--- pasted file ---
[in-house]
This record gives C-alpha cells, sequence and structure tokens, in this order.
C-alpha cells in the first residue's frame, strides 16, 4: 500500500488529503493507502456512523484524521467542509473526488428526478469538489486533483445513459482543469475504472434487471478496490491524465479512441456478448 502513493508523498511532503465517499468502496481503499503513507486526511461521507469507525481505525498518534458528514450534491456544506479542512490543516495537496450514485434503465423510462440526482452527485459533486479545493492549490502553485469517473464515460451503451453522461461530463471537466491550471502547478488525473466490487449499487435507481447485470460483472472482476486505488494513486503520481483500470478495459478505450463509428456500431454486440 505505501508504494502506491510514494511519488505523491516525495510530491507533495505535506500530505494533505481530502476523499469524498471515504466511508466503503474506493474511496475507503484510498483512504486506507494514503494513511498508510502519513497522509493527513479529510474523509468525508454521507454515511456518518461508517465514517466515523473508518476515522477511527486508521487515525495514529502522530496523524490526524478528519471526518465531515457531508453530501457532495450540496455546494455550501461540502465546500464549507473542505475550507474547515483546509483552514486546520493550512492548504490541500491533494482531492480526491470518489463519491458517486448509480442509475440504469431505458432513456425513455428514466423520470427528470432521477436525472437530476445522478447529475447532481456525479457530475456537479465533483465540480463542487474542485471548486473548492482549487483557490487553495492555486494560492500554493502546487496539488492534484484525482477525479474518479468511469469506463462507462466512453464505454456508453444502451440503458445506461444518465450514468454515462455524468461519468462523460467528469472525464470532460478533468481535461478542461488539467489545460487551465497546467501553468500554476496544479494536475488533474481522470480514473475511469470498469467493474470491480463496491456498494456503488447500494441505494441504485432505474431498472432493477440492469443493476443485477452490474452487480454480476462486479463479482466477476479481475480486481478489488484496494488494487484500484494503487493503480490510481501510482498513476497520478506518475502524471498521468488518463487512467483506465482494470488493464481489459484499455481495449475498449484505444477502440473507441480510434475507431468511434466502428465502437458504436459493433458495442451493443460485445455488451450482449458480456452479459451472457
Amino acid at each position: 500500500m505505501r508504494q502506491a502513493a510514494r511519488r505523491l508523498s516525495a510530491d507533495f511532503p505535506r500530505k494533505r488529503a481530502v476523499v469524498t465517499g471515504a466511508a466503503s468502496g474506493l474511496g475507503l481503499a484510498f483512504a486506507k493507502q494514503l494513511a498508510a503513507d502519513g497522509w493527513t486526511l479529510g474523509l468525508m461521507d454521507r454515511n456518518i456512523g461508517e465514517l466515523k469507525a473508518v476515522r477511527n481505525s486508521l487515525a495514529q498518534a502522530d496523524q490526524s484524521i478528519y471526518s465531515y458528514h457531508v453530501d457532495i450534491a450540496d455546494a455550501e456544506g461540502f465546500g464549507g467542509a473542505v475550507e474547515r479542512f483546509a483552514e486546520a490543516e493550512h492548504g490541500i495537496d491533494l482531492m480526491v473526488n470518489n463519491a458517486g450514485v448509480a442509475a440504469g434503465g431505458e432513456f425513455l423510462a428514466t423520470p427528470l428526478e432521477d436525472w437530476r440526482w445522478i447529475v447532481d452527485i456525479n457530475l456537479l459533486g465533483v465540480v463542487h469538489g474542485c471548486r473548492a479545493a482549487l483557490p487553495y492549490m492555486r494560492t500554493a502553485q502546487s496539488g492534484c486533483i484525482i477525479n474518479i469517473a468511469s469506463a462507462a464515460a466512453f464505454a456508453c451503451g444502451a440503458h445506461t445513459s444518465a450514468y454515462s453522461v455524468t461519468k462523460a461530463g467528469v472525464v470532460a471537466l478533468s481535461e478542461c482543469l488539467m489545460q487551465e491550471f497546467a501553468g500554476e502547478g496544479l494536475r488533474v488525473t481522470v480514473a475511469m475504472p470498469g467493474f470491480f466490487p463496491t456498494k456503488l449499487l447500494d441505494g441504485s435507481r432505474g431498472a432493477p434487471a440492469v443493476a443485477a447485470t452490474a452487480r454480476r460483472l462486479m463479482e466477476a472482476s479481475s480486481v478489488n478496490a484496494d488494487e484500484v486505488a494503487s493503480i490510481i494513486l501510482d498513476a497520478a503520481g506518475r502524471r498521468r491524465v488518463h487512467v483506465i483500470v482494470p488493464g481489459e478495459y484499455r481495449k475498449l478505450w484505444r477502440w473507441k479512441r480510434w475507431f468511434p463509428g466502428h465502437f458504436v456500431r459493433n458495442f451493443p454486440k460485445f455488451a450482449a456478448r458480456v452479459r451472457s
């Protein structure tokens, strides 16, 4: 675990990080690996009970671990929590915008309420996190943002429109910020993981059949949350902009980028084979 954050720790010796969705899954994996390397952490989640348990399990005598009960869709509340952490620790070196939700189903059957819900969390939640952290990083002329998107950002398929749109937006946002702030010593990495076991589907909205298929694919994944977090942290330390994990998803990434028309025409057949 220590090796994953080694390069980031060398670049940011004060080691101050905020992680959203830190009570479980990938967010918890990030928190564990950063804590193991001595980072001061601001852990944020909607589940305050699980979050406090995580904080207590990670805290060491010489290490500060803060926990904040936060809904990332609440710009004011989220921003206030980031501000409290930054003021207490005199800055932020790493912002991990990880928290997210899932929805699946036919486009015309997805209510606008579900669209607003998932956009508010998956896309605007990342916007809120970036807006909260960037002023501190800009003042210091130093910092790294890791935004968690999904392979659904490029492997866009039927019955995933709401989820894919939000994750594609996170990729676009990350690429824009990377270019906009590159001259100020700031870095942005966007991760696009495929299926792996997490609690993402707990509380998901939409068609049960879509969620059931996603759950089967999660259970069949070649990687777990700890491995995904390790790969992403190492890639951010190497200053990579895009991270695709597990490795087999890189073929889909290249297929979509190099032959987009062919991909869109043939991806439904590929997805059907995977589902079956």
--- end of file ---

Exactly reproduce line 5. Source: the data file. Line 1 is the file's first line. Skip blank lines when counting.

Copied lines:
């Protein structure tokens, strides 16, 4: 675990990080690996009970671990929590915008309420996190943002429109910020993981059949949350902009980028084979 954050720790010796969705899954994996390397952490989640348990399990005598009960869709509340952490620790070196939700189903059957819900969390939640952290990083002329998107950002398929749109937006946002702030010593990495076991589907909205298929694919994944977090942290330390994990998803990434028309025409057949 220590090796994953080694390069980031060398670049940011004060080691101050905020992680959203830190009570479980990938967010918890990030928190564990950063804590193991001595980072001061601001852990944020909607589940305050699980979050406090995580904080207590990670805290060491010489290490500060803060926990904040936060809904990332609440710009004011989220921003206030980031501000409290930054003021207490005199800055932020790493912002991990990880928290997210899932929805699946036919486009015309997805209510606008579900669209607003998932956009508010998956896309605007990342916007809120970036807006909260960037002023501190800009003042210091130093910092790294890791935004968690999904392979659904490029492997866009039927019955995933709401989820894919939000994750594609996170990729676009990350690429824009990377270019906009590159001259100020700031870095942005966007991760696009495929299926792996997490609690993402707990509380998901939409068609049960879509969620059931996603759950089967999660259970069949070649990687777990700890491995995904390790790969992403190492890639951010190497200053990579895009991270695709597990490795087999890189073929889909290249297929979509190099032959987009062919991909869109043939991806439904590929997805059907995977589902079956």